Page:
Education must demonstrate how creative energy and inven-
tiveness have constantly improved the context, content and
quality of human life.
(Norwegian National Curriculum, in Hagness 1994:11)
How wonderful it is to see creativity placed so firmly at the centre of the Norwegian curriculum. In the UK it is not so central; indeed, it would appear that creativity has very much taken a 'back seat' since the advent of the National Curriculum, arguably because it is so much more difficult to deliver and assess than subject content. However, a lot can be gained by looking at creativity and the way it is developed in schools: we can begin to question our system and its policies and practices, take on new perspectives and re-examine our values. This is particularly important in the early and primary years when the foundations for learning are established and the patterns for future development laid down. Teaching creatively can improve the quality of education, make learning more meaningful and open up more exciting ways of approaching the curriculum.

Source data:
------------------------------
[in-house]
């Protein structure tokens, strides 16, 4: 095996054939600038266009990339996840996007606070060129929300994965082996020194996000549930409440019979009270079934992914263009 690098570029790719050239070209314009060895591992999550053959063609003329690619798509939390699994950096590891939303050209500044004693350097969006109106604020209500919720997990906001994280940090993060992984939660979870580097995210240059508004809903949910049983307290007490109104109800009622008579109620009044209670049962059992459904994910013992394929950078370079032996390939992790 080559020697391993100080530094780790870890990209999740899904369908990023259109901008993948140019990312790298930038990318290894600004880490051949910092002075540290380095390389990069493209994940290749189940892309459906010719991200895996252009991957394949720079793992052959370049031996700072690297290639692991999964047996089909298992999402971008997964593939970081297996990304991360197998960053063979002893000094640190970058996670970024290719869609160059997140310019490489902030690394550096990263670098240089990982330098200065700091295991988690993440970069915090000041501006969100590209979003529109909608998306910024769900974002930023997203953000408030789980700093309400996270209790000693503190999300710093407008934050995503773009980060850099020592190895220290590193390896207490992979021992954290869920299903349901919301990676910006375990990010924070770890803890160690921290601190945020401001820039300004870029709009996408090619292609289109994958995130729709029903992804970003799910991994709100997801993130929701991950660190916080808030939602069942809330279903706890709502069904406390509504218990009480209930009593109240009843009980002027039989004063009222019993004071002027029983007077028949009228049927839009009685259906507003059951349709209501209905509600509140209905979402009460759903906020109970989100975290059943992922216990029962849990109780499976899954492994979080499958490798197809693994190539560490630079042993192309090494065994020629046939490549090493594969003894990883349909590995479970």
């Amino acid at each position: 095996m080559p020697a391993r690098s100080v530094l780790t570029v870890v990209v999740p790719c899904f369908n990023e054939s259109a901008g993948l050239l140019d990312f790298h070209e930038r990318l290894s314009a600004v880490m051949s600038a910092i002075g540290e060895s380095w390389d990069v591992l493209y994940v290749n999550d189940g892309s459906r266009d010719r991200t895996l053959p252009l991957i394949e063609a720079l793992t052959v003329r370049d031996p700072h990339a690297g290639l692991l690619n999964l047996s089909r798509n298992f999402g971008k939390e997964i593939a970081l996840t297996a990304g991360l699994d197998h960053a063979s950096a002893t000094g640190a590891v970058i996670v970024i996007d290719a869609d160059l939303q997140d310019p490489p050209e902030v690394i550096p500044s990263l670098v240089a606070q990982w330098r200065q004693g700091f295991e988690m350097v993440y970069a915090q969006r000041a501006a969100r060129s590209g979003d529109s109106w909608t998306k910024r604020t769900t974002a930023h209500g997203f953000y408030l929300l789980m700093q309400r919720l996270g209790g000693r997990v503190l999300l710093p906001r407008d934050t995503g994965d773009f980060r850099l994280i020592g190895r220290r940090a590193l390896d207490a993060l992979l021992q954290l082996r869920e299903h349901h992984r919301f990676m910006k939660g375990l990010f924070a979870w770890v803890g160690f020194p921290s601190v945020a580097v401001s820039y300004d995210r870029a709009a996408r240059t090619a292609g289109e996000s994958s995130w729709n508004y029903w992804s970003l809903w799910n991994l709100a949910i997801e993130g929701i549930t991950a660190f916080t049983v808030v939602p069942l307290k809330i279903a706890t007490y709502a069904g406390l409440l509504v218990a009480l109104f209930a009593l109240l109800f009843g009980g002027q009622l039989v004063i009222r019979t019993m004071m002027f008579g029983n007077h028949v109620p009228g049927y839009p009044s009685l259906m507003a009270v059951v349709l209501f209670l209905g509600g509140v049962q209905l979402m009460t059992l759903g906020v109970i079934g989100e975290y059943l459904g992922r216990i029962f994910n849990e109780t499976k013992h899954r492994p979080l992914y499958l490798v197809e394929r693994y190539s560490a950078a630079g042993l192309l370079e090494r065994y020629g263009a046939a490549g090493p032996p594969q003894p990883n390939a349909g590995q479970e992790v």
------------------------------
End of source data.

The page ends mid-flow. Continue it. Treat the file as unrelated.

Not everyone, of course, has the same definition of creativity. As a broad and somewhat abstract concept it is bound to lead to a number of interpretations. There are 'relevant criteria but no definitive criteria' (Fryer 1996: 26). The definition used in this book is my particular construct which subsumes many of the elements embodied in other definitions and which I have used to define creativity in relation to the teaching of young children.